organization. As oil prices drift lower, member nations
are obliged to draw upon their financial reserves or run
the risk of social unrest. The first alternative leaves them
financially vulnerable; the second threatens the governing regime. OPEC (i.e., Saudi Arabia) has thus far been
reluctant to shoulder the entire burden of reducing
global oil supply growth but a meaningful supply response by US producers could prompt the organization
to revisit its production quotas in 2015.
Nicole Decker, Energy Sector Strategist
Katherine Klingensmith, Economic & Policy Strategist
Tom McLoughlin, Co-head of Fundamental Research
Fig. 3: Projected oil prices
Source: UBS
We expect prices to slide a bit further and to remain volatile until global supply is reduced. Our near-term projections for oil prices (see Fig. 3) reflect ongoing uncertainty
in the oil market and do not represent a hard price floor.
Global oil demand weakens seasonally in the first two
quarters of each year but the US supply is not expected
to correct that quickly in this instance. Any correction in
US production is more likely in the second half of 2015
after peaking in Q2. While the estimate for the oversupply of oil for 2015 averages 1.0-1.2 million barrels per
day (b/d), the second quarter surplus is a more daunting
1.8 million b/d. The second half of 2015 looks better
because we foresee a slowdown in the growth curve of
US supply and a recovery in seasonal demand (see Fig.
While our long-term outlook (USD 80/bbl WTI) for oil is
unaltered by the current price volatility, there are risks to
our forecast. For example, the efficiency of US producers
to exploit tight oil supplies may further improve. The
jump in inventory could test global oil storage capacity
limits. This would cause severe pressure in the spot market, with the front-month potentially falling to USD
40/bbl in the first half of 2015. Lifting international sanctions on Iran would also add another 0.3–0.5 million
barrels per day to the market by 2H15, reducing the
chance of any recovery in the price of a barrel of oil. On
the upside, OPEC could reverse course and limit production, global demand could increase, or a flare up in Middle East geopolitics could cause supply constraints.
Fig. 4: Global oil supply and demand
Million b/d
Source: International Energy Agency, UBS
Note: Supply projections assume no OPEC cut in 2015.
UBS CIO WM Research 18 December 2014
Market implications: "The diverging world"
amplified by falling oil
The theme of divergence that was headlined in our Year Ahead publication has only been amplified by the more recent
further decline in oil prices. In response, earlier this week we adjusted our tactical asset allocation position (see UBS
House View Update, "Oil prices fall further – tactical changes" on 16 December 2014).
To be clear, we continue to hold a positive stance on risk assets and believe that the roughly 5% decline in global equity markets over the past two weeks is unjustified. Economic growth momentum – particularly in the US – remains solid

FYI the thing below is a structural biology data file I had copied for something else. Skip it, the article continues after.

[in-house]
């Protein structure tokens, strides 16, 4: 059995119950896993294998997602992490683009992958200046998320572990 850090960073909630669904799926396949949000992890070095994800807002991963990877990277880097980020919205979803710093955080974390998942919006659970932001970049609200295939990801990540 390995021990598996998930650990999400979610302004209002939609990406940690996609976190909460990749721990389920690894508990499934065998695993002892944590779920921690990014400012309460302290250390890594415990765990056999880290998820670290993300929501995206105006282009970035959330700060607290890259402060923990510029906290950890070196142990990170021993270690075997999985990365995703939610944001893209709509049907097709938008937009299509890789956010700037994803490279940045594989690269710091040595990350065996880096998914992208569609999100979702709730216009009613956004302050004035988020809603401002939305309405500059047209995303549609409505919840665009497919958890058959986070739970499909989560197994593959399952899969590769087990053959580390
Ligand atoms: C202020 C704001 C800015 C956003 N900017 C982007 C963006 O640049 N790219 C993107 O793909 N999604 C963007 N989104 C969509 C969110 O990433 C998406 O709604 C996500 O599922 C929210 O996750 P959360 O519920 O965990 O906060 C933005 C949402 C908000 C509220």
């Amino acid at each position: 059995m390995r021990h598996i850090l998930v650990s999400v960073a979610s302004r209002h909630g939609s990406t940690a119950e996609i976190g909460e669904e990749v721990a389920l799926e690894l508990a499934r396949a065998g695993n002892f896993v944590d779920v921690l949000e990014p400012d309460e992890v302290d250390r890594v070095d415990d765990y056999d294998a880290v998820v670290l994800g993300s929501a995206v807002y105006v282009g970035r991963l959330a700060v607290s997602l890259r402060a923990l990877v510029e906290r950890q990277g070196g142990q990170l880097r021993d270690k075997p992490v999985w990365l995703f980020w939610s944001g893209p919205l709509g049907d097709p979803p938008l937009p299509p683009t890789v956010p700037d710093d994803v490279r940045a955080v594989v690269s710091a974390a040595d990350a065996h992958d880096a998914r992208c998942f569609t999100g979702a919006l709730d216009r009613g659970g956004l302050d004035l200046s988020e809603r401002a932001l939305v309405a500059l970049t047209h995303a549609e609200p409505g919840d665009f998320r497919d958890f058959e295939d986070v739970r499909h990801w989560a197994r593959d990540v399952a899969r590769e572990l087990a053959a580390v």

and on balance lower oil prices should be supportive of the ongoing developed market economic expansion. Based in
part on lower retail gasoline prices, our UBS US economists recently increased their 2015 real GDP forecasts from 2.9%
to 3.1%. Furthermore, lower energy prices have contributed to falling inflation and perhaps more important to central
banks, falling inflation expectations. Net-net, this should allow for monetary policy to lean toward a flexible and accommodative stance and for a "Goldilocks" backdrop to continue to support US equity markets.
The recent changes to our tactical positioning maintained our "risk on" stance, but shifted more of our exposure from
credit to equities in order to both limit the potential fallout from lower crude prices while reaping the benefit from this
energy cost cut "windfall." The following table summarizes our current stance on the relevant asset classes, CIO
themes, and US equity sectors.
-- Jeremy Zirin, CFA, Head of Investment Strategy Research
Implications by market segment
Asset class
US equities
--Jeremy Zirin
CIO View
US high yield
--Barry McAlinden,
Leslie Falconio
overweight –
16 Dec. 2014
Non-US developed
market equities
--Brian Rose
Emerging market
--Jorge Mariscal
Raise allocation to
neutral –
16 Dec. 2014
Emerging market
--Jorge Mariscal
underweight –
16 Dec. 2014
Foreign exchange
--Katherine Klingensmith
Impact from fall
falling oil prices
US equities remain our most preferred equity region. Falling oil prices bolster the US economic recovery
and corporate earnings should remain healthy growing at a mid-to-high single digit rate over the next
several quarters. Valuations remain well supported by a continuation of this "Goldilocks" environment
of steady growth and limited inflationary pressure. Our six month S&P 500 price target remains 2100.
Greater upside exists for US small- and mid-caps.
In our base case of WTI trading between USD 50/bbl and USD 75/bbl in the coming quarters, US high
yield bonds should still prove an attractive investment. In this scenario, we expect high yield default
rates to only modestly increase over the next 12 months and for high yield bond spreads over treasury
bonds to tighten from its current level of 548bp. We trimmed our position earlier this week given potential downside oil price risks; energy represents 18% of the US high yield index.
We believe that the decline in global equity markets this month is unjustified given that economic fundamentals remain solid. Declining oil prices should be supportive of equity markets. In local currency
terms, we favor Swiss over UK stocks.
We continue to see a relatively subdued outlook for EM corporate earnings – the primary condition that
is missing in order to develop a more constructive thesis on EM equities. Lower oil prices should be a
net positive for EM oil consuming nations and support our overweight to India, but will be headwind
for EM oil-exporting countries which make up 16% of the MSCI EM index.
The presence of heavily oil-dependent countries such as Russia, Venezuela, and Colombia (a combined
weight of 10%) within the emerging market sovereign bond index means that volatility is likely to be
elevated and weakening risk-adjusted return prospects. This week, we moved to underweight emerging
market dollar-denominated sovereign bonds adding to our existing underweight in emerging market